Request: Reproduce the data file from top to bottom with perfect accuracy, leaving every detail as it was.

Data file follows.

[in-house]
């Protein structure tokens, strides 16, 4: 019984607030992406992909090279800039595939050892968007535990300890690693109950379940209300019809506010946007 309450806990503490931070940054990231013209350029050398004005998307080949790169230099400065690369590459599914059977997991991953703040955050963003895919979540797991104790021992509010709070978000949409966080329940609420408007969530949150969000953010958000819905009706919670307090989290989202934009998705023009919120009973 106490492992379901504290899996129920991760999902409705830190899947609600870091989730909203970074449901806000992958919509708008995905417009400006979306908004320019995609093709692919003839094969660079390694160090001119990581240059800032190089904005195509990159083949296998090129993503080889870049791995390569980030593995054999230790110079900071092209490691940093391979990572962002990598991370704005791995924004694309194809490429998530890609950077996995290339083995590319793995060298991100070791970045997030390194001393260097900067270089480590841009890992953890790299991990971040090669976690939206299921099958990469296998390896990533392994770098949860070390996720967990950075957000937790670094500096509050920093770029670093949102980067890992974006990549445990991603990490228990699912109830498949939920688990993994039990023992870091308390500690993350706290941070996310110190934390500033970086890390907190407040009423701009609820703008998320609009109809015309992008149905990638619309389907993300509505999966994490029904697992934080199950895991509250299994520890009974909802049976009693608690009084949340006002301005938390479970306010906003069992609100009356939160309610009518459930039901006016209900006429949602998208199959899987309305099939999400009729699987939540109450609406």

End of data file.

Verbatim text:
[in-house]
């Protein structure tokens, strides 16, 4: 019984607030992406992909090279800039595939050892968007535990300890690693109950379940209300019809506010946007 309450806990503490931070940054990231013209350029050398004005998307080949790169230099400065690369590459599914059977997991991953703040955050963003895919979540797991104790021992509010709070978000949409966080329940609420408007969530949150969000953010958000819905009706919670307090989290989202934009998705023009919120009973 106490492992379901504290899996129920991760999902409705830190899947609600870091989730909203970074449901806000992958919509708008995905417009400006979306908004320019995609093709692919003839094969660079390694160090001119990581240059800032190089904005195509990159083949296998090129993503080889870049791995390569980030593995054999230790110079900071092209490691940093391979990572962002990598991370704005791995924004694309194809490429998530890609950077996995290339083995590319793995060298991100070791970045997030390194001393260097900067270089480590841009890992953890790299991990971040090669976690939206299921099958990469296998390896990533392994770098949860070390996720967990950075957000937790670094500096509050920093770029670093949102980067890992974006990549445990991603990490228990699912109830498949939920688990993994039990023992870091308390500690993350706290941070996310110190934390500033970086890390907190407040009423701009609820703008998320609009109809015309992008149905990638619309389907993300509505999966994490029904697992934080199950895991509250299994520890009974909802049976009693608690009084949340006002301005938390479970306010906003069992609100009356939160309610009518459930039901006016209900006429949602998208199959899987309305099939999400009729699987939540109450609406």